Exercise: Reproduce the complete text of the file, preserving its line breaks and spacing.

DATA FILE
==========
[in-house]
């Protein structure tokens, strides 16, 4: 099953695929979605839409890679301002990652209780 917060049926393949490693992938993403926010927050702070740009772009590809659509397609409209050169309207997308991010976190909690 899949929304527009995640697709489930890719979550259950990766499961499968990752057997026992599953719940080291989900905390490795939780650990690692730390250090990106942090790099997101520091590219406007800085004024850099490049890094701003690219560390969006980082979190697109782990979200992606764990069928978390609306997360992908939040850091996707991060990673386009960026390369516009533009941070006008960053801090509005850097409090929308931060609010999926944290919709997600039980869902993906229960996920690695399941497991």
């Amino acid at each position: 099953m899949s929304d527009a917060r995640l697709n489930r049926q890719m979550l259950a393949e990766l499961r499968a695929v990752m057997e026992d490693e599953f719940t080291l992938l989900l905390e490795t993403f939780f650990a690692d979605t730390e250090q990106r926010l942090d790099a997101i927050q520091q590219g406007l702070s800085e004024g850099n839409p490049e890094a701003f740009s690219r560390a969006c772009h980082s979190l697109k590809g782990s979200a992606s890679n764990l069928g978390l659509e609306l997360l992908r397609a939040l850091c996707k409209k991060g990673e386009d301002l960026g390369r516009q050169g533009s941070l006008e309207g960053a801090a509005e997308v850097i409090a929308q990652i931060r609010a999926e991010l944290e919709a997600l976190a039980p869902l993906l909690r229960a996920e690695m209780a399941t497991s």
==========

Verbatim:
[in-house]
């Protein structure tokens, strides 16, 4: 099953695929979605839409890679301002990652209780 917060049926393949490693992938993403926010927050702070740009772009590809659509397609409209050169309207997308991010976190909690 899949929304527009995640697709489930890719979550259950990766499961499968990752057997026992599953719940080291989900905390490795939780650990690692730390250090990106942090790099997101520091590219406007800085004024850099490049890094701003690219560390969006980082979190697109782990979200992606764990069928978390609306997360992908939040850091996707991060990673386009960026390369516009533009941070006008960053801090509005850097409090929308931060609010999926944290919709997600039980869902993906229960996920690695399941497991």
């Amino acid at each position: 099953m899949s929304d527009a917060r995640l697709n489930r049926q890719m979550l259950a393949e990766l499961r499968a695929v990752m057997e026992d490693e599953f719940t080291l992938l989900l905390e490795t993403f939780f650990a690692d979605t730390e250090q990106r926010l942090d790099a997101i927050q520091q590219g406007l702070s800085e004024g850099n839409p490049e890094a701003f740009s690219r560390a969006c772009h980082s979190l697109k590809g782990s979200a992606s890679n764990l069928g978390l659509e609306l997360l992908r397609a939040l850091c996707k409209k991060g990673e386009d301002l960026g390369r516009q050169g533009s941070l006008e309207g960053a801090a509005e997308v850097i409090a929308q990652i931060r609010a999926e991010l944290e919709a997600l976190a039980p869902l993906l909690r229960a996920e690695m209780a399941t497991s």